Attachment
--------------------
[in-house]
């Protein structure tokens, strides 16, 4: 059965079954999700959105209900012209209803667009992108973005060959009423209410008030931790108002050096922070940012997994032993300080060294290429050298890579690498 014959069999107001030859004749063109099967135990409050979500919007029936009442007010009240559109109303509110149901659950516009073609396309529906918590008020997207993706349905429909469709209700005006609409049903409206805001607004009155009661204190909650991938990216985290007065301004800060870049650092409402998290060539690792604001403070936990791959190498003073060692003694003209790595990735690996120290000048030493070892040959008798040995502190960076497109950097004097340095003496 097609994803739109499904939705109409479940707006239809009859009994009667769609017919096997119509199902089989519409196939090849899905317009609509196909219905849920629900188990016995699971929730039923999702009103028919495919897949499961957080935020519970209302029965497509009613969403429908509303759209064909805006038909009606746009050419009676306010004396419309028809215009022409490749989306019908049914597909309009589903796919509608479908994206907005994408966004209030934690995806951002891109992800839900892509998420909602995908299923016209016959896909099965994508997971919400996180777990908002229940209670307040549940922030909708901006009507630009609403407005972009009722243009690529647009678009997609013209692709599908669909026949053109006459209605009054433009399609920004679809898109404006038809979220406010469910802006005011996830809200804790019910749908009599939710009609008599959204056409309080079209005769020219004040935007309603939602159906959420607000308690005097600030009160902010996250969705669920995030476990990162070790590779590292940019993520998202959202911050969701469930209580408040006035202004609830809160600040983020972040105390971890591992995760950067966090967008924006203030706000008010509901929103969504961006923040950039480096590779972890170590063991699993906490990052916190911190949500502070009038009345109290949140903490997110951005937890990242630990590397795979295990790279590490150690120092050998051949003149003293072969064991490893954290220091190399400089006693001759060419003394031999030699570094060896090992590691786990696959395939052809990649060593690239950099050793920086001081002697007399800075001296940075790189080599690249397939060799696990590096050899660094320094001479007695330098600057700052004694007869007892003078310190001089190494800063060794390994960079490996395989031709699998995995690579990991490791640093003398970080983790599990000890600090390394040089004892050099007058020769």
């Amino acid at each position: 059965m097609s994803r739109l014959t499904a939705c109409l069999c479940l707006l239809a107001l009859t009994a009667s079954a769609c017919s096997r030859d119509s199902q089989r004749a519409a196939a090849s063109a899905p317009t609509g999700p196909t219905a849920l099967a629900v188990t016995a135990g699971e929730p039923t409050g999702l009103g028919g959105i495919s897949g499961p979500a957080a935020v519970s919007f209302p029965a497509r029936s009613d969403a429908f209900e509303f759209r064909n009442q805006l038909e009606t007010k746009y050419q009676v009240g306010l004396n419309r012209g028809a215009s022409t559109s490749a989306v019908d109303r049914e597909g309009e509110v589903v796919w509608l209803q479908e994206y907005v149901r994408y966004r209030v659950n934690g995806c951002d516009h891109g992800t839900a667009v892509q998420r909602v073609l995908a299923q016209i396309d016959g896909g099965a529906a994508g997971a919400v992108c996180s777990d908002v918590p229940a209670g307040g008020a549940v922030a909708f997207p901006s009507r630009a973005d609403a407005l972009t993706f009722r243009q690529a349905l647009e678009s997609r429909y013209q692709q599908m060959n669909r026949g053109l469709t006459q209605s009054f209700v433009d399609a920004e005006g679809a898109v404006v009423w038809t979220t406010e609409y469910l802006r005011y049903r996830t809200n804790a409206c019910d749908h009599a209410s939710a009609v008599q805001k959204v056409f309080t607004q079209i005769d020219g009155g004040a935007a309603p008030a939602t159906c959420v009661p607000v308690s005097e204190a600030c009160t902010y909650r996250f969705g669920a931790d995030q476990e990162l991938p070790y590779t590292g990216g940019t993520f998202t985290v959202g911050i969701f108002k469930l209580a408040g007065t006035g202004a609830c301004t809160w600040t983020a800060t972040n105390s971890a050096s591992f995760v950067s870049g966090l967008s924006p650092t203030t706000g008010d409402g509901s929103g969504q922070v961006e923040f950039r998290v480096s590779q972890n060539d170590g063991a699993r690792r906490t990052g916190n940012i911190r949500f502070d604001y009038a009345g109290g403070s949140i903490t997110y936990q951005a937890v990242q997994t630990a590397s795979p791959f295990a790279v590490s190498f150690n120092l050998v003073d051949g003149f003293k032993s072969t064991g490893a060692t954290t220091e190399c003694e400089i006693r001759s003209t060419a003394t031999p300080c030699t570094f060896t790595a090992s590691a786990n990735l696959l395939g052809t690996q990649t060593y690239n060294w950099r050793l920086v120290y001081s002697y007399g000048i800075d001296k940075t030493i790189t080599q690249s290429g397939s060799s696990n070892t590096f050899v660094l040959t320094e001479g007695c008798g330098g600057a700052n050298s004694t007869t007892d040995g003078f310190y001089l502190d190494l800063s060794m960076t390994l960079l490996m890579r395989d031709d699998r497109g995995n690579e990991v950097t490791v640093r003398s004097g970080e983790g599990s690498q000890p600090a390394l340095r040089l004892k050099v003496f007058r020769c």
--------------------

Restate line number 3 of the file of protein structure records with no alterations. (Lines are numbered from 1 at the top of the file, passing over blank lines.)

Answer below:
């Amino acid at each position: 059965m097609s994803r739109l014959t499904a939705c109409l069999c479940l707006l239809a107001l009859t009994a009667s079954a769609c017919s096997r030859d119509s199902q089989r004749a519409a196939a090849s063109a899905p317009t609509g999700p196909t219905a849920l099967a629900v188990t016995a135990g699971e929730p039923t409050g999702l009103g028919g959105i495919s897949g499961p979500a957080a935020v519970s919007f209302p029965a497509r029936s009613d969403a429908f209900e509303f759209r064909n009442q805006l038909e009606t007010k746009y050419q009676v009240g306010l004396n419309r012209g028809a215009s022409t559109s490749a989306v019908d109303r049914e597909g309009e509110v589903v796919w509608l209803q479908e994206y907005v149901r994408y966004r209030v659950n934690g995806c951002d516009h891109g992800t839900a667009v892509q998420r909602v073609l995908a299923q016209i396309d016959g896909g099965a529906a994508g997971a919400v992108c996180s777990d908002v918590p229940a209670g307040g008020a549940v922030a909708f997207p901006s009507r630009a973005d609403a407005l972009t993706f009722r243009q690529a349905l647009e678009s997609r429909y013209q692709q599908m060959n669909r026949g053109l469709t006459q209605s009054f209700v433009d399609a920004e005006g679809a898109v404006v009423w038809t979220t406010e609409y469910l802006r005011y049903r996830t809200n804790a409206c019910d749908h009599a209410s939710a009609v008599q805001k959204v056409f309080t607004q079209i005769d020219g009155g004040a935007a309603p008030a939602t159906c959420v009661p607000v308690s005097e204190a600030c009160t902010y909650r996250f969705g669920a931790d995030q476990e990162l991938p070790y590779t590292g990216g940019t993520f998202t985290v959202g911050i969701f108002k469930l209580a408040g007065t006035g202004a609830c301004t809160w600040t983020a800060t972040n105390s971890a050096s591992f995760v950067s870049g966090l967008s924006p650092t203030t706000g008010d409402g509901s929103g969504q922070v961006e923040f950039r998290v480096s590779q972890n060539d170590g063991a699993r690792r906490t990052g916190n940012i911190r949500f502070d604001y009038a009345g109290g403070s949140i903490t997110y936990q951005a937890v990242q997994t630990a590397s795979p791959f295990a790279v590490s190498f150690n120092l050998v003073d051949g003149f003293k032993s072969t064991g490893a060692t954290t220091e190399c003694e400089i006693r001759s003209t060419a003394t031999p300080c030699t570094f060896t790595a090992s590691a786990n990735l696959l395939g052809t690996q990649t060593y690239n060294w950099r050793l920086v120290y001081s002697y007399g000048i800075d001296k940075t030493i790189t080599q690249s290429g397939s060799s696990n070892t590096f050899v660094l040959t320094e001479g007695c008798g330098g600057a700052n050298s004694t007869t007892d040995g003078f310190y001089l502190d190494l800063s060794m960076t390994l960079l490996m890579r395989d031709d699998r497109g995995n690579e990991v950097t490791v640093r003398s004097g970080e983790g599990s690498q000890p600090a390394l340095r040089l004892k050099v003496f007058r020769c």